Kenyans celebrate approval of new constitution
NAIROBI -- Kenyans overwhelmingly approved a new constitution that promises to address the core problems of governance, such as corruption and tribalism, that have plagued this country throughout its post-colonial history.
Nearly 70 percent of Kenyan voters backed the new draft, the nation's election authority announced Thursday, citing official tallies from most polling stations.
The constitution's supporters declared that Kenya had entered a new era.
"Saying that we have won is an understatement," Energy Minister Kiraitu Murungi told reporters. "Kenya has been completely reborn."
The referendum came more than two years after violence erupted following the 2007 elections, which were marred by allegations of vote rigging and fraud. More than 1,000 people were killed in the ethnically and politically motivated attacks. A new constitution was a key provision of a power-sharing deal that ended the bloodshed.
In the run-up to Wednesday's vote, many Kenyans said they feared that violence could again haunt their nation.
But authorities took painstaking steps to ensure a transparent vote. Both President Mwai Kibaki and his ruling coalition partner, Prime Minister Raila Odinga, were in favor of the constitution, ensuring that most Kenyans would support its passage.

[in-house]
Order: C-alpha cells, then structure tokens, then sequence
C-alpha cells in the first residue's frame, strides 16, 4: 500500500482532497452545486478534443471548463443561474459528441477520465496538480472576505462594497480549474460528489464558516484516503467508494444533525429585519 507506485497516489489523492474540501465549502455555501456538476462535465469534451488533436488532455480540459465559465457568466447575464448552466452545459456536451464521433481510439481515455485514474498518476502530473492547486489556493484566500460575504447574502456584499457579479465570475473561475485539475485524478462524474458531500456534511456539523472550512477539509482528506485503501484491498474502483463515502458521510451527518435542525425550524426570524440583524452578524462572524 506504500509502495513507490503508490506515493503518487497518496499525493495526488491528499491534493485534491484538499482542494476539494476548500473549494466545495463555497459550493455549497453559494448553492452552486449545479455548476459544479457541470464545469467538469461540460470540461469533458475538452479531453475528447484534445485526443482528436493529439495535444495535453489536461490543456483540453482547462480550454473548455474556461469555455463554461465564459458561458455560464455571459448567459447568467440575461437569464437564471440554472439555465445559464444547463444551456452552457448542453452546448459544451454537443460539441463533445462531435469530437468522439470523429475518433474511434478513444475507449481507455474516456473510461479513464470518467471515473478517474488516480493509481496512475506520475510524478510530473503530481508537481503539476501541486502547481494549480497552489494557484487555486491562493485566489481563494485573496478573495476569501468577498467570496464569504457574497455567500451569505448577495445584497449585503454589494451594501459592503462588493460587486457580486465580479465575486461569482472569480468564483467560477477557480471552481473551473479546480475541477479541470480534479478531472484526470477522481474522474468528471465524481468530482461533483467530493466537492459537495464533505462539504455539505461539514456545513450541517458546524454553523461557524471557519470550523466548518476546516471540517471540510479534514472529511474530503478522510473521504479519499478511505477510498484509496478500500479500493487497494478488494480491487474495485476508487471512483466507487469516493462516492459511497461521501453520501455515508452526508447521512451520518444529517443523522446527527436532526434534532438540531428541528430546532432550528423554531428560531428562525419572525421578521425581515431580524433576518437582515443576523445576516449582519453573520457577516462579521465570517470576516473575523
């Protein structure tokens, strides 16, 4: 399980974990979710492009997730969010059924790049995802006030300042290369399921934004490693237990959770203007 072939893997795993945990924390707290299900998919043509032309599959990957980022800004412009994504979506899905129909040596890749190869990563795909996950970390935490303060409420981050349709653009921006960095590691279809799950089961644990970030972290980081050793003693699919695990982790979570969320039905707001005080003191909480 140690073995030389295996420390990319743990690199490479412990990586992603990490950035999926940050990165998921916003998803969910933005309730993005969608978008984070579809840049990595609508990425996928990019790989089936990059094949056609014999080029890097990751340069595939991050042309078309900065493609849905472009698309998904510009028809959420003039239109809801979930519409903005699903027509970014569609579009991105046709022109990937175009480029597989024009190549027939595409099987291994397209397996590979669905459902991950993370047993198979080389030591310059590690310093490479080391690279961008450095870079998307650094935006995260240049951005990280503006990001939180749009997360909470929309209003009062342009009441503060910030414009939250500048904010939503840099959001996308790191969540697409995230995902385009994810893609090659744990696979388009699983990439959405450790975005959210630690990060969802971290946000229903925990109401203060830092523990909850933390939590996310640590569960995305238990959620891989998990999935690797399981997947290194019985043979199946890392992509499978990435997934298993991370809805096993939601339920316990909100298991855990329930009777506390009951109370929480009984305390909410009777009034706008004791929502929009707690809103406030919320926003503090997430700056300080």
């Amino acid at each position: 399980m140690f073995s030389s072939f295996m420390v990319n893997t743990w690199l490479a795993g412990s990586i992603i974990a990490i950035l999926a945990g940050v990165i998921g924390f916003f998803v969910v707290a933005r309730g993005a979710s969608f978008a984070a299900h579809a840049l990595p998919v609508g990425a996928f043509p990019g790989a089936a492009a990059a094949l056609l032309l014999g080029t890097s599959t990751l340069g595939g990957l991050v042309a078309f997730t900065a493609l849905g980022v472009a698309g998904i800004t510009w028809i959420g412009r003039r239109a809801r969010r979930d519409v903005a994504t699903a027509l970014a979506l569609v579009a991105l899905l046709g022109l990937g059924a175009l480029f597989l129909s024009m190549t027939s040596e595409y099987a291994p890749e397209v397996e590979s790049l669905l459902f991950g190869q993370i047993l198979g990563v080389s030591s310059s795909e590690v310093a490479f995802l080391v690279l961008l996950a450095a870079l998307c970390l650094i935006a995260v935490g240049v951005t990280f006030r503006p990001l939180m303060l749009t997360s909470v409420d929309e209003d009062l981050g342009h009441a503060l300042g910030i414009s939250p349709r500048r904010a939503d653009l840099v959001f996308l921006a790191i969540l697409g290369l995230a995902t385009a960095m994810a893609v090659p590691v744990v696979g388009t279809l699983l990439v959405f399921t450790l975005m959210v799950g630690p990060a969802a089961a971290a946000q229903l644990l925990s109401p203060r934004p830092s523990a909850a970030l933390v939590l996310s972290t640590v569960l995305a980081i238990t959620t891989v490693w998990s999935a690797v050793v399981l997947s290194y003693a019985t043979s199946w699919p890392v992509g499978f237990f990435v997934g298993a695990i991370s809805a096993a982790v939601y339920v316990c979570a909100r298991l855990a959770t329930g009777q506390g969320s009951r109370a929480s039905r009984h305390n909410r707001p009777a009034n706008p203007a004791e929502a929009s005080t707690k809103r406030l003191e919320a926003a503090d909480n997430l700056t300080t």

"It's a major step forward for Kenya," said John Githongo, a well-known crusader against Kenya's endemic corruption. "It gives us something to be hopeful about."
The constitution, which Kibaki must sign into law, slashes the powers of the presidency. Many hope that will reduce the political patronage and domination by a single tribe that has been a staple of politics here since the end of British rule in 1963 and turned Kenya into one of Africa's most corrupt nations.
The charter also provides for land reform to curb endemic land grabbing by elite groups; devolves power to local areas; and gives Kenyans more civil liberties.
Some church leaders, who overwhelmingly opposed the constitution, said they would continue to press the government to alter a clause that they say could be interpreted as favoring abortions.
And much of the Rift Valley, the nexus of the 2007 violence, voted against the constitution. The no vote was driven largely by the Kalenjin tribe, which dominated under the rule of former president Daniel Arap Moi, who is a Kalenjin. Tribe members fear a loss of land rights and influence.
Githongo said there's "a huge underlying unhappiness that's going to have national implications."
"We're not out of the woods yet," he added. "The heavy lifting starts now."